Realities Of Being An Honors Student

Endless tears. Endless sleepless nights. Endless work to catch up on. When does it all end? Every day I find myself trying to catch up on every class but it is never-ending. I can’t keep up, I can’t do this anymore. No matter what I do, it feels like my best isn’t good enough. It feels like I’m “disappear[ing] in [my] own life” trying to keep up with school. It’s a struggle every day to stay on top of the workload we signed ourselves up for. I’m physically and mentally exhausted, how am I supposed to keep going? Is this even worth it?

There is more than meets the eye when it comes to the average honors student’s academic experience in high school. We are seen as the ideal students that have no problem doing the extra work to achieve the grades we want when in reality we are often burnt out and mentally drained. Not only that but just being in an honors class, surrounded by other honors students can make one feel like they “do not belong” in advanced classes and that they’re not good enough. Because certain honors students appear to be smarter than others, other honors students may compare themselves to them and begin to doubt themselves because their answers may not sound as good. Students and teachers may think that honors students never ask for help because they don’t need any, however, they really just don’t want to be viewed as dumb when they fail to understand the concept taught. For this reason, honors students start to fall behind and lose motivation.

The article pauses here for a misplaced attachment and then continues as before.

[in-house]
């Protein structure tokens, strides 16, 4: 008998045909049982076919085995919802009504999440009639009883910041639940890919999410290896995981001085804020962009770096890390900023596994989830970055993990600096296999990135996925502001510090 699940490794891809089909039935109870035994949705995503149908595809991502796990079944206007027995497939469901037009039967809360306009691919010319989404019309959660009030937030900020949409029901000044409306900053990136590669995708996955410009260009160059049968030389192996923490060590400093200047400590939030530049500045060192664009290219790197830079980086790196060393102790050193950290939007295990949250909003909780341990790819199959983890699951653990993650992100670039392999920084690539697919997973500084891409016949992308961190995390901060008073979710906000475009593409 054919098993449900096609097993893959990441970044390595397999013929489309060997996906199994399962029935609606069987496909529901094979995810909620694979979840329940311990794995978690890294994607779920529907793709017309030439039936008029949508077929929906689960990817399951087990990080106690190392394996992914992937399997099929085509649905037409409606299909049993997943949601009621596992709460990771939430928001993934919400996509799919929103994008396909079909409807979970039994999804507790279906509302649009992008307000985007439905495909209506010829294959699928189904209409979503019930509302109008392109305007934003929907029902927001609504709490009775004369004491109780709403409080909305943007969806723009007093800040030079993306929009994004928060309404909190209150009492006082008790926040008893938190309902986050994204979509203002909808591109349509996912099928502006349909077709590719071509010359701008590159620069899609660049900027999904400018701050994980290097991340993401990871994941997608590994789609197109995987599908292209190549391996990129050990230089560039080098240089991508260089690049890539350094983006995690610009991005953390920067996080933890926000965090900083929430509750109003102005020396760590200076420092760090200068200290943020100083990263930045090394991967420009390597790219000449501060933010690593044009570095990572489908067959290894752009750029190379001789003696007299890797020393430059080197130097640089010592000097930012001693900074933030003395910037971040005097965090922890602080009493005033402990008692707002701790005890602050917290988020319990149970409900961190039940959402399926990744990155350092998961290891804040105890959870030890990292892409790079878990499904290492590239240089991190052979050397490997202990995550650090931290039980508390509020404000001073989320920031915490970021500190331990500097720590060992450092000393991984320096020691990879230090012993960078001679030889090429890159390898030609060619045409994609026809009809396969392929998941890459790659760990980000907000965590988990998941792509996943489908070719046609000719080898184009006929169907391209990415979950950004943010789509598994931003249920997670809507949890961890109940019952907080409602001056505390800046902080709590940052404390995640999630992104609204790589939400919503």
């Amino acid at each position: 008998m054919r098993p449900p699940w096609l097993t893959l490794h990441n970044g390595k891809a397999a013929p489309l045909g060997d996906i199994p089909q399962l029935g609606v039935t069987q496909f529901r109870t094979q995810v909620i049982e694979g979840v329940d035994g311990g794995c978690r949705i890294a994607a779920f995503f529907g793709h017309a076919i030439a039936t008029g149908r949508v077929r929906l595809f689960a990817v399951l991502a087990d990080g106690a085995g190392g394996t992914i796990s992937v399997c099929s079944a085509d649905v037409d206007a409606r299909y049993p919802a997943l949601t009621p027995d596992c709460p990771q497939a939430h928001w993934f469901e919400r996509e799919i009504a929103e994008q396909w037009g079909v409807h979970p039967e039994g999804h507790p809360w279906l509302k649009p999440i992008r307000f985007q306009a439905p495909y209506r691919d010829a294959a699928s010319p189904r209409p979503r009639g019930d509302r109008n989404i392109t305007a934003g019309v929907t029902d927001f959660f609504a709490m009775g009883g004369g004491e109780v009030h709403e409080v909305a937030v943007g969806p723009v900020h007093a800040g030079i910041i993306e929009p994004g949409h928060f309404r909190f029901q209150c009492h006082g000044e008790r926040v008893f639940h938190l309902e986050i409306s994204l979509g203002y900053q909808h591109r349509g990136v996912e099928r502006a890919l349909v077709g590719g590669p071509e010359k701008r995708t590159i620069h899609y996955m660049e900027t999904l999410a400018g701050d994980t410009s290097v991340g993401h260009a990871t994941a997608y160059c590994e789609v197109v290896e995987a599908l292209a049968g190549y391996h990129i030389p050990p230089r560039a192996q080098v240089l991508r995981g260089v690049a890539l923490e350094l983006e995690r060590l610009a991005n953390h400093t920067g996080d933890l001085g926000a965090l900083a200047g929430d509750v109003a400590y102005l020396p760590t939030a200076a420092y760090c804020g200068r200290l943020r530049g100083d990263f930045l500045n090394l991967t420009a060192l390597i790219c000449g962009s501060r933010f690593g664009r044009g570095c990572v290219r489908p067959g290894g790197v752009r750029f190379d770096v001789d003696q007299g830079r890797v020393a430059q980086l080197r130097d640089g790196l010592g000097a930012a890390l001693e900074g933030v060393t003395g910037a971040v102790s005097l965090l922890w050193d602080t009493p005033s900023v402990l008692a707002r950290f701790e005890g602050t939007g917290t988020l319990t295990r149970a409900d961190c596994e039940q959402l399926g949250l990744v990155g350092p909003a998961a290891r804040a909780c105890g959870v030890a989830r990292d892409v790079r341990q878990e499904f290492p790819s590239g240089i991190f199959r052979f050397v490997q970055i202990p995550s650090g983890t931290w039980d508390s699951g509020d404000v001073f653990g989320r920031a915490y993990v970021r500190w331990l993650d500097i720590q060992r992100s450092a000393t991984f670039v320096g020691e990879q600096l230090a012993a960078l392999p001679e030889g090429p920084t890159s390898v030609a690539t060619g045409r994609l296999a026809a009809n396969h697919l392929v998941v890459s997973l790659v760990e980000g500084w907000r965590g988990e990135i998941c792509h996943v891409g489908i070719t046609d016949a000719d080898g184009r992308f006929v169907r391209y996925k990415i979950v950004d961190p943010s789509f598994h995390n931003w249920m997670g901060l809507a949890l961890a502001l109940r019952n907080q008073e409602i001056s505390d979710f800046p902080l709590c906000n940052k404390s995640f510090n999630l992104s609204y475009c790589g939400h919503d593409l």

This drawing of the beat-up Mojave Desert phone booth represents honors students in the way that it’s falling apart but still working to people’s expectations. The Mojave phone booth was more of a secret for the people who lived in that area and others to come visit. As more people visited the phone booth, it started to get more beat up. The windows were “busted out [i]t’s kind of a wreck” but it was still working even in those conditions. It’s tiring having to continuously do work at school and then going home and having to do even more work. This gets to the point where students start to become depressed and lose all motivation which affects the quality of one’s work. Some honors students believe that grades define who they are and seek validation from teachers and their academics. This validation can negatively impact the way they view themselves because when a teacher gives them negative feedback on something they can feel as if they’re unintelligent and a disappointment. They feel “the pressure to succeed” and the need to be perfect and if they fail to achieve this they’ll feel ashamed and guilty. Many may think honors students have it easy because they’re gifted, but there are different psychological problems that they have to deal with and it’s not as easy as it looks. However, there are resources that may help. Whether it’s reaching out to a teacher when you need help even if it’s after class, or talking to a friend about your stress to just let it all out, it is always great to talk to others instead of bottling your emotions and feelings. School is definitely important, but so is mental health and it’s okay to need help, that doesn’t make you a failure.

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